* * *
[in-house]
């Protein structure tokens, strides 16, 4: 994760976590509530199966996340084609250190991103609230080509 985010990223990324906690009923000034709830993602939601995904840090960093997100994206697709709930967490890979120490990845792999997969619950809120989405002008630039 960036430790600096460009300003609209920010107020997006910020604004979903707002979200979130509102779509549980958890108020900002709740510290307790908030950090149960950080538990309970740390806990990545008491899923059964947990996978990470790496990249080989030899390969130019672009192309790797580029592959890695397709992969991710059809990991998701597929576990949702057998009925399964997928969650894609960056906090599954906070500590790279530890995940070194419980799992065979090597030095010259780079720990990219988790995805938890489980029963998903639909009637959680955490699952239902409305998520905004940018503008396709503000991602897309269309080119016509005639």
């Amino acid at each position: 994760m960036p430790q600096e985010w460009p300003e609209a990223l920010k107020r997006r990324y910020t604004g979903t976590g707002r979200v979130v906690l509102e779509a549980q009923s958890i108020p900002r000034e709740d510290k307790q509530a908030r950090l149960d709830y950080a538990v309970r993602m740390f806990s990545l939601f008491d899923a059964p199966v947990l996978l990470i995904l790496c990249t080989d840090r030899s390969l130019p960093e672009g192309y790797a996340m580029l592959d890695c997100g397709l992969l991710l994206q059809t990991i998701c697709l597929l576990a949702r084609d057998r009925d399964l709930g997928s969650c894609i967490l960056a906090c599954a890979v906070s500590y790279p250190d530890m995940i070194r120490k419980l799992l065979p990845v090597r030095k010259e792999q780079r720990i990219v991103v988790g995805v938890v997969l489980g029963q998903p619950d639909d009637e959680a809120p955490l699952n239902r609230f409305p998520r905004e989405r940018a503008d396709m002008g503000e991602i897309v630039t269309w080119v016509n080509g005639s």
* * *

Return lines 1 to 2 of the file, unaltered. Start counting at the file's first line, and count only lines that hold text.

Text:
[in-house]
């Protein structure tokens, strides 16, 4: 994760976590509530199966996340084609250190991103609230080509 985010990223990324906690009923000034709830993602939601995904840090960093997100994206697709709930967490890979120490990845792999997969619950809120989405002008630039 960036430790600096460009300003609209920010107020997006910020604004979903707002979200979130509102779509549980958890108020900002709740510290307790908030950090149960950080538990309970740390806990990545008491899923059964947990996978990470790496990249080989030899390969130019672009192309790797580029592959890695397709992969991710059809990991998701597929576990949702057998009925399964997928969650894609960056906090599954906070500590790279530890995940070194419980799992065979090597030095010259780079720990990219988790995805938890489980029963998903639909009637959680955490699952239902409305998520905004940018503008396709503000991602897309269309080119016509005639």